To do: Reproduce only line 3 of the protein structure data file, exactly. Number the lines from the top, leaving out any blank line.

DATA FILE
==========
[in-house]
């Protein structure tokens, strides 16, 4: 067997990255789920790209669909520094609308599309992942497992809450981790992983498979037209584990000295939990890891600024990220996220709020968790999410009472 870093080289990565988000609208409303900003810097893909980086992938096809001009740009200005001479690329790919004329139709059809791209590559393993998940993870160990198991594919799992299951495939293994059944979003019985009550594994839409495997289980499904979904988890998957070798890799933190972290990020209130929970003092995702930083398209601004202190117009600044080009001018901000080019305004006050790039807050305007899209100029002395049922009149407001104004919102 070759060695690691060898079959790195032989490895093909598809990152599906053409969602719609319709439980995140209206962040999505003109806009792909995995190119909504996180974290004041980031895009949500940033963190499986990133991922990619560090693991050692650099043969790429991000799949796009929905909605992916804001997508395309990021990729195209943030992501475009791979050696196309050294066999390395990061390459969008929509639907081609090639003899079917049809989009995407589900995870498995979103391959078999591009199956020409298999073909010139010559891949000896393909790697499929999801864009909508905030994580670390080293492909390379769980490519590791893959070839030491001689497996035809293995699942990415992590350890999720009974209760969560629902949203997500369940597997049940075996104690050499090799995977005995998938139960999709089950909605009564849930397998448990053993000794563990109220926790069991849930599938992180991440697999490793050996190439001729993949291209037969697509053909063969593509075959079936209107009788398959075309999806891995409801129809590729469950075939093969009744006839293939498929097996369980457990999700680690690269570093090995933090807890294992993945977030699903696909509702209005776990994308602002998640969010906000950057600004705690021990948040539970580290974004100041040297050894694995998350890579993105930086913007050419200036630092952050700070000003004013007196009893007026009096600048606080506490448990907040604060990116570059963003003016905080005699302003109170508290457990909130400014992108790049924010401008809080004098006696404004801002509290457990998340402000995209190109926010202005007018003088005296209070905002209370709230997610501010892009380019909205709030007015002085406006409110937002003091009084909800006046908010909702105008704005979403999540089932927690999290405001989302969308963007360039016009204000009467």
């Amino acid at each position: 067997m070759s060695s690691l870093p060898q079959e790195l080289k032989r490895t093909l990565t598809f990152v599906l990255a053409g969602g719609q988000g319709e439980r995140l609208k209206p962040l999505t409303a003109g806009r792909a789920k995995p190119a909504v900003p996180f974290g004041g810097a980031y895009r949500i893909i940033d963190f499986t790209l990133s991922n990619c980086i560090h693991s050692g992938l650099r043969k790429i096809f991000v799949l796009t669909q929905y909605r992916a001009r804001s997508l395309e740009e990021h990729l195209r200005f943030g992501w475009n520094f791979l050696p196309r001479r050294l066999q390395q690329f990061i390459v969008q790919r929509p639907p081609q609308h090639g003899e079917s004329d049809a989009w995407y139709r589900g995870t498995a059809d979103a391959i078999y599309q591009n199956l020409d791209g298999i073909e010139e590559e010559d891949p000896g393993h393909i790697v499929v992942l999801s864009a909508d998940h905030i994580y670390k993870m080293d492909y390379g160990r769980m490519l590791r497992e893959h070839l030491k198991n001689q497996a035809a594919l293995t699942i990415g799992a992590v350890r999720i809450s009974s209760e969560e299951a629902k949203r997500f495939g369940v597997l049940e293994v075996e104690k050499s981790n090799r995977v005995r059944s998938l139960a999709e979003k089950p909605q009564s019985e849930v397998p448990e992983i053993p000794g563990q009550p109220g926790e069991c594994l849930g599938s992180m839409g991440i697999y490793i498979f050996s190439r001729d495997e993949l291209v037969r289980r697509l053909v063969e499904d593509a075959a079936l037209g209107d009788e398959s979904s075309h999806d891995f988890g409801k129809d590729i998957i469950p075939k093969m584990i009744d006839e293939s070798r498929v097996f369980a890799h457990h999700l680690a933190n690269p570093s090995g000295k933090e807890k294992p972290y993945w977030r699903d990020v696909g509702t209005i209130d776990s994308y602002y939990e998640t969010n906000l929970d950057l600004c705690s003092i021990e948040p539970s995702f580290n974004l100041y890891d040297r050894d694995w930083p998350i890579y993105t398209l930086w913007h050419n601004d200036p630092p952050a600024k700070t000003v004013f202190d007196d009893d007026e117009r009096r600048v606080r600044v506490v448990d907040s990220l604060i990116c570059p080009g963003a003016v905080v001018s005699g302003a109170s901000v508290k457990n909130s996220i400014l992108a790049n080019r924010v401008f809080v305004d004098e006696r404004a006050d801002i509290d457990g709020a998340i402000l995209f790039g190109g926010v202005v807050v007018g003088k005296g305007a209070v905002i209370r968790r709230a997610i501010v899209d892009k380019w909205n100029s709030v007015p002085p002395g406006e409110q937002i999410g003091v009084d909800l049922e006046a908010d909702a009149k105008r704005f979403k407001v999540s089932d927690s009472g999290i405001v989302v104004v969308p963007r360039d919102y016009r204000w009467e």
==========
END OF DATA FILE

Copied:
């Amino acid at each position: 067997m070759s060695s690691l870093p060898q079959e790195l080289k032989r490895t093909l990565t598809f990152v599906l990255a053409g969602g719609q988000g319709e439980r995140l609208k209206p962040l999505t409303a003109g806009r792909a789920k995995p190119a909504v900003p996180f974290g004041g810097a980031y895009r949500i893909i940033d963190f499986t790209l990133s991922n990619c980086i560090h693991s050692g992938l650099r043969k790429i096809f991000v799949l796009t669909q929905y909605r992916a001009r804001s997508l395309e740009e990021h990729l195209r200005f943030g992501w475009n520094f791979l050696p196309r001479r050294l066999q390395q690329f990061i390459v969008q790919r929509p639907p081609q609308h090639g003899e079917s004329d049809a989009w995407y139709r589900g995870t498995a059809d979103a391959i078999y599309q591009n199956l020409d791209g298999i073909e010139e590559e010559d891949p000896g393993h393909i790697v499929v992942l999801s864009a909508d998940h905030i994580y670390k993870m080293d492909y390379g160990r769980m490519l590791r497992e893959h070839l030491k198991n001689q497996a035809a594919l293995t699942i990415g799992a992590v350890r999720i809450s009974s209760e969560e299951a629902k949203r997500f495939g369940v597997l049940e293994v075996e104690k050499s981790n090799r995977v005995r059944s998938l139960a999709e979003k089950p909605q009564s019985e849930v397998p448990e992983i053993p000794g563990q009550p109220g926790e069991c594994l849930g599938s992180m839409g991440i697999y490793i498979f050996s190439r001729d495997e993949l291209v037969r289980r697509l053909v063969e499904d593509a075959a079936l037209g209107d009788e398959s979904s075309h999806d891995f988890g409801k129809d590729i998957i469950p075939k093969m584990i009744d006839e293939s070798r498929v097996f369980a890799h457990h999700l680690a933190n690269p570093s090995g000295k933090e807890k294992p972290y993945w977030r699903d990020v696909g509702t209005i209130d776990s994308y602002y939990e998640t969010n906000l929970d950057l600004c705690s003092i021990e948040p539970s995702f580290n974004l100041y890891d040297r050894d694995w930083p998350i890579y993105t398209l930086w913007h050419n601004d200036p630092p952050a600024k700070t000003v004013f202190d007196d009893d007026e117009r009096r600048v606080r600044v506490v448990d907040s990220l604060i990116c570059p080009g963003a003016v905080v001018s005699g302003a109170s901000v508290k457990n909130s996220i400014l992108a790049n080019r924010v401008f809080v305004d004098e006696r404004a006050d801002i509290d457990g709020a998340i402000l995209f790039g190109g926010v202005v807050v007018g003088k005296g305007a209070v905002i209370r968790r709230a997610i501010v899209d892009k380019w909205n100029s709030v007015p002085p002395g406006e409110q937002i999410g003091v009084d909800l049922e006046a908010d909702a009149k105008r704005f979403k407001v999540s089932d927690s009472g999290i405001v989302v104004v969308p963007r360039d919102y016009r204000w009467e």